Short lines make sense to me for smaller kites, standard lines make sense to me for medium kites, and line extensions make sense to me for larger kites. The true test for me is how the kite loops. If it is too difficult to loop the kite (window is too tight), then the lines are too short. If the wind window feels too big, then the lines may be too long. It's all about tuning the kite for your needs. I can't use one bar for all of my kites, that's for sure.
The page you referenced had beginners in mind, at some point probably not a good idea for beginners to be accidentally looping the kite. (i.e. first lesson) But at some stage they have to learn to appreciate the power that a kite loop can produce.

Re: Cutting down lines length for starters

Posted: Thu Sep 28, 2017 3:41 pm
by Matteo V
sflinux wrote:
Thu Sep 28, 2017 3:15 pm
It's all about tuning the kite for your needs.
Bang on! But there is a little more to it than that. Maybe even a current windsurfer/kiter could give you an opinion of the "zero length lines" of a windsurfer. Lots of effects, lots of different feels.

But there is a standard length for a reason - those standard lengths work best all around. When reducing or lengthening your lines, you are specializing.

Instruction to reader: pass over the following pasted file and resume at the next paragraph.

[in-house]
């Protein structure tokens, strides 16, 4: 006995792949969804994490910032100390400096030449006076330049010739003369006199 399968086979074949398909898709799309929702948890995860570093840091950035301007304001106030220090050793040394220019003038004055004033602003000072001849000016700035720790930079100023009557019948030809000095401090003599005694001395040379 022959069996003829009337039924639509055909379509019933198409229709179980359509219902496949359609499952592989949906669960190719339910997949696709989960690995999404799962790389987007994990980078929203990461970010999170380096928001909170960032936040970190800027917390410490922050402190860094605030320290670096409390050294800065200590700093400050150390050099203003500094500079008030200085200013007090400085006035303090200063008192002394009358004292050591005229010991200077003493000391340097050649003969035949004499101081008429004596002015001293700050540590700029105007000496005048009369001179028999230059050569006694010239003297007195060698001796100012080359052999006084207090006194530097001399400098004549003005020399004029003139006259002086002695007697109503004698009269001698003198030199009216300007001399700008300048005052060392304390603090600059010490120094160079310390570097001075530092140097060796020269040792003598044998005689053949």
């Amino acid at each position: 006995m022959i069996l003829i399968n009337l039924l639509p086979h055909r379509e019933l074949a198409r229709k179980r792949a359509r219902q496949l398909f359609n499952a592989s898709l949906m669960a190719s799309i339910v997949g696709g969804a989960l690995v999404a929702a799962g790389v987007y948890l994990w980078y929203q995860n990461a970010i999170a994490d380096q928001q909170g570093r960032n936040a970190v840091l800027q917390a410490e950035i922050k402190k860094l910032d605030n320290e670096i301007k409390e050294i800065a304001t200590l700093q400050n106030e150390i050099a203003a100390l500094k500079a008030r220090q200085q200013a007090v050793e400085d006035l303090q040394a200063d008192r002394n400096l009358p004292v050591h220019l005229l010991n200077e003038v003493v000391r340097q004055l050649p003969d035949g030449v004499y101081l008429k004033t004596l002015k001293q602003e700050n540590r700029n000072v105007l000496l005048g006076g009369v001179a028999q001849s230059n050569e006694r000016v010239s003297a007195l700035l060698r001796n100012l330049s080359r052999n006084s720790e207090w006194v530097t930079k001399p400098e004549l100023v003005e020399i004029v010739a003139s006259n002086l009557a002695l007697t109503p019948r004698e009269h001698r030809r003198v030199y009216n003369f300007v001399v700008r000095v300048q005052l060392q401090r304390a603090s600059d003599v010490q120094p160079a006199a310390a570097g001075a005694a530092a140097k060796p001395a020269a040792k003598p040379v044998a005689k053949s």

Here are some examples of restrictions on those specialized line lengths:

1. Hydrofoil kiters try to get short for low drag and efficiency, but can't go too short as short lines reduce capability of the kite to generate pull on a power stroke.

2. Kite size/turning speed (slow kites) can make the downloop impossible on short lines so they have to be a minimum length for a kite size of a certain turning speed.

3. Large light wind kites (used with a planing board - not a hydrofoil) can benefit from the longer passage through a larger wind window afforded by long lines.

4. Some areas have noticeably less wind closer to the surface than up high, so kites benefit from being higher and accessing the stronger winds up high.